The section on “Conflict” looks at the insurgencies, ethnic conflicts, and violence that have rocked Southeast Asia as well as the state/military response to deal with these seemingly separatist moves. In a separate chapter, the jihadist groups and their influence in the region is examined. The author argues, “The failure of governments in Southeast Asia to address these internal conflicts makes violence an everyday occurrence across huge swathes of the region, inhibits democratic freedoms through the use of martial law and military occupation […]” These conflicts perpetuate “[t]he kinds of injustice and infringements of human rights that should by now have been put aside as the majority of countries enjoy middle-income levels of prosperity” (p. 216).
China was always the most important neighbor for Southeast Asian countries. With its growing economic clout, China has now become a significant player and possibly a threat. The author explains that modern Southeast Asia has spent nearly a century recovering from the two last invasions, one by Europeans expanding eastward and which lasted some four hundred years, and the other by Japan expanding southwards between 1941 and 1945. “Both these imperial intrusions were epoch-forming. To read any contemporary opinion or analysis of Southeast Asia is to become aware of the threat of a new invasion, from China” (p. 255).
The last chapter looks at the road ahead and concludes that “Southeast Asia by 2050 may well more resemble the region before the invasion of European powers after the 1500s” (p. 297).
Blood and Silk offers a broad sweep of the history, culture, and politics of the Southeast Asian region with considerable depth and scholarship. For those interested in looking at only one or more of the countries in the region, it may be exasperating to discover that the material is not organized country-wise but examines all the countries together, along the various dimensions of powerplay and conflicts affecting the region. If we accept the fact that all Southeast Asian countries are enmeshed together in a strange way and cannot actually be studied in isolation, the book is a valuable addition that offers comprehensive understanding of the region with rare insight.
There may be another lapse in the book. A focus on just the two sections on Power and Conflict provides a misleading, even skewed, sketch of the region, which has thrived on a third path, Consensus. The author would have done well to include a section on Consensus because it is ASEAN’s core principle, one that has generated the economic success story.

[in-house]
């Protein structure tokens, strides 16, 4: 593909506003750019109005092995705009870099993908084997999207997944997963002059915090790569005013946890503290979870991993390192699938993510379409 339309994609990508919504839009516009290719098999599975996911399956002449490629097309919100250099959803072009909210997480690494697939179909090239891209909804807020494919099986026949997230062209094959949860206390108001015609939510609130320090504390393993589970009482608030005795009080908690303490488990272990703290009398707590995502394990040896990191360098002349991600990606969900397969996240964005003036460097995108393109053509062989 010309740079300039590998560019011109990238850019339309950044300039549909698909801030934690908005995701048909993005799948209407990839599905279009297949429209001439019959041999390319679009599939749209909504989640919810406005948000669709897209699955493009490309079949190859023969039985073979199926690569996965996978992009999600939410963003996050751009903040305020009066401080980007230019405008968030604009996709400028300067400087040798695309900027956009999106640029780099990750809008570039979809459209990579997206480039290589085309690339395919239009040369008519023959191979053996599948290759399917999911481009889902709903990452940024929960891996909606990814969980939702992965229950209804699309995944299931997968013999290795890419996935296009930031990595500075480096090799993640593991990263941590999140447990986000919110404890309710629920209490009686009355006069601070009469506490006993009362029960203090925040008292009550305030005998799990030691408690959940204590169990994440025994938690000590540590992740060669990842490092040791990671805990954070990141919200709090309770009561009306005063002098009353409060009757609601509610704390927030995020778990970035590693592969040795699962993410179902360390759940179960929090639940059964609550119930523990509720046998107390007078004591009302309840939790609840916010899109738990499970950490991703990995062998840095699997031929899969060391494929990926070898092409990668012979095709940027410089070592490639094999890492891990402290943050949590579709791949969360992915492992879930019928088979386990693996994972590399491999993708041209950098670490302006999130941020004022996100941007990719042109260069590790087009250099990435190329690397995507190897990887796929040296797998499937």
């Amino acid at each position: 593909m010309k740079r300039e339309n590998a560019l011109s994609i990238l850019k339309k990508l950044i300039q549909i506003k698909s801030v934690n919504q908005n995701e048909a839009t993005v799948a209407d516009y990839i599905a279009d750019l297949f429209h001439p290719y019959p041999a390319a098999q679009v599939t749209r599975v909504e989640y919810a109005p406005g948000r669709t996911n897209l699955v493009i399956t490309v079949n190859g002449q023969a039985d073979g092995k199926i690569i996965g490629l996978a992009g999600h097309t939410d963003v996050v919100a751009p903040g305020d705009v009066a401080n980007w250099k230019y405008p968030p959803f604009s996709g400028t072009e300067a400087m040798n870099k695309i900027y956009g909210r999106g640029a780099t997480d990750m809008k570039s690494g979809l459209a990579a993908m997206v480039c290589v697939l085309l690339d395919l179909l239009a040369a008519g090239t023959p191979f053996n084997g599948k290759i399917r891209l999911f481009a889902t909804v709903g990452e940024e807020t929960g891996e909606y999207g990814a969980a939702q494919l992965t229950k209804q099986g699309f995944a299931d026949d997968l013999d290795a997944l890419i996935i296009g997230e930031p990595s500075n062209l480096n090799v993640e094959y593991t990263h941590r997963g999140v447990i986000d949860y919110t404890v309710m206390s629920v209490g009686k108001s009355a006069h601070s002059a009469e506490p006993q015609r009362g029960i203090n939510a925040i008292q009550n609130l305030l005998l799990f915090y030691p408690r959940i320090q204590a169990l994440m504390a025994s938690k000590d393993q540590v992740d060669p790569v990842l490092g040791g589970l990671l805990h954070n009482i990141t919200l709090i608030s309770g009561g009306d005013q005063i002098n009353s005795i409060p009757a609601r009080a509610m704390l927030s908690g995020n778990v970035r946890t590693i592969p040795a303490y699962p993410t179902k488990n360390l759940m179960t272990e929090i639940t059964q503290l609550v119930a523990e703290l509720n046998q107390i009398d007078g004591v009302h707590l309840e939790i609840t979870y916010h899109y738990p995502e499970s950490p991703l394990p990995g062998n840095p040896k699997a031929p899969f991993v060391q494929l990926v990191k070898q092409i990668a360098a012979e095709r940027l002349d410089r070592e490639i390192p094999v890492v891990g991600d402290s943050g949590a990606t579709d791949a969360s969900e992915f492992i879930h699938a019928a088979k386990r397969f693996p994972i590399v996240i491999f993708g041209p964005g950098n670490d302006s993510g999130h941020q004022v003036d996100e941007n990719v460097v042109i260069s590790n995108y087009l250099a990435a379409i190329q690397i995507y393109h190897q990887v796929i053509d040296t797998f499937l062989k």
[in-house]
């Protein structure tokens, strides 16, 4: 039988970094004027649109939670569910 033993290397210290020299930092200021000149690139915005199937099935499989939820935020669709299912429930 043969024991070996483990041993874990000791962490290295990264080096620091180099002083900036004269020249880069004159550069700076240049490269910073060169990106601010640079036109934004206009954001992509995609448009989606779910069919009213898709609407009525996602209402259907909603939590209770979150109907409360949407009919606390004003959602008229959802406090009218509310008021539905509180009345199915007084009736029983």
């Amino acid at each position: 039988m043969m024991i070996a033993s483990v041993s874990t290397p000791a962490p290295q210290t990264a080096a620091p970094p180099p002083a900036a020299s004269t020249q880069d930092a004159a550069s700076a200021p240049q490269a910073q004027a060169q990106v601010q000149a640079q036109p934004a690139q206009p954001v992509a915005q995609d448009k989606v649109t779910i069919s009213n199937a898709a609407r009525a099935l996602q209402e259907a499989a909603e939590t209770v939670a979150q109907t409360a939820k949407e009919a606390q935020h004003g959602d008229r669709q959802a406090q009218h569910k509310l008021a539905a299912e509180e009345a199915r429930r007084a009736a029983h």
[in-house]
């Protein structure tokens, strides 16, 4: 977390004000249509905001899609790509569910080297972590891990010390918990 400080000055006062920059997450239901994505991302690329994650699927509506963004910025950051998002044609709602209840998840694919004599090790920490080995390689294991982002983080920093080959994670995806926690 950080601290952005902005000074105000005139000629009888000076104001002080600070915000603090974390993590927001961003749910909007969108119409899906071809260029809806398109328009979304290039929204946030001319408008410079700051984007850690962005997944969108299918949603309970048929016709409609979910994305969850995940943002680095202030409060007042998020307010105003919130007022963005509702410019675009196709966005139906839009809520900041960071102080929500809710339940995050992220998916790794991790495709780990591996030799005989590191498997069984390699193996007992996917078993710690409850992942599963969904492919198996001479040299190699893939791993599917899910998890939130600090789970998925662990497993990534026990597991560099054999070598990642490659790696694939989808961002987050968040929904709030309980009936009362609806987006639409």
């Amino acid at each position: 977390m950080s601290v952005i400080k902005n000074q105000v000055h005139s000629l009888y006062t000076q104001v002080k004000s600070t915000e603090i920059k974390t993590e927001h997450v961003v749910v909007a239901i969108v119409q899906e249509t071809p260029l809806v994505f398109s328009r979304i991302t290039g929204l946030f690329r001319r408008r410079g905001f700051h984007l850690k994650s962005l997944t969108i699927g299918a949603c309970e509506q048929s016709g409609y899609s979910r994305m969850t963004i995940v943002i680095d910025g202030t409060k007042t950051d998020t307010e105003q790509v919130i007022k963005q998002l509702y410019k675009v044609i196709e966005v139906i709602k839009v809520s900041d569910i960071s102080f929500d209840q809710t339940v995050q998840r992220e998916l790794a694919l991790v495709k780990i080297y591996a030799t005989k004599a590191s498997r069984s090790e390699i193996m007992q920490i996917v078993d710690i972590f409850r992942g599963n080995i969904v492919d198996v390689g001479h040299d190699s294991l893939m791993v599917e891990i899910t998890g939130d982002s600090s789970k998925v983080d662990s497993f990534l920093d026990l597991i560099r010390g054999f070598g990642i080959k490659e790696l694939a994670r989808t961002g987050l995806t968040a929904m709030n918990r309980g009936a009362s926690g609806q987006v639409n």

Vinod Kumar Pillai is an independent scholar with interest in literary fiction, development studies and popular science. He regularly reviews books for Rising Asia Journal. He is a consultant trainer for over eight years, training employees in the banking and financial services sector. He delivers training, designs and develops training content and contributes as a domain expert in developing content for e-learning and bank manuals. He graduated in Agricultural Sciences, and worked for over thirty years in banking, specializing in industrial credit, training, behavioral science and counseling. Besides literary fiction, development studies, popular science and training, he also devotes time to Cinema, Jyotish, podcasting and stock photography. He is an occasional cook and lives in Hyderabad, India, with his wife and son.
 Kishore Mahbubani, “The Asian 21st Century,” (Singapore: Springer Verlag, 2022).
 Josep Borrell, “EU and the Asia-Pacific Region: Time to Run Together,” European Union External Action, August 8, 2022. https://www.eeas.europa.eu/eeas/eu-and-asia-pacific-region-time-run-together_en.
 Stan Sesser, The Lands of Charm and Cruelty: Travels in Southeast Asia (New York: Knopf, 1993).
 Michael Vatikiotis, Blood and Silk: Power and Conflict in Modern Southeast Asia (London: Weidenfeld & Nicolson, 2018).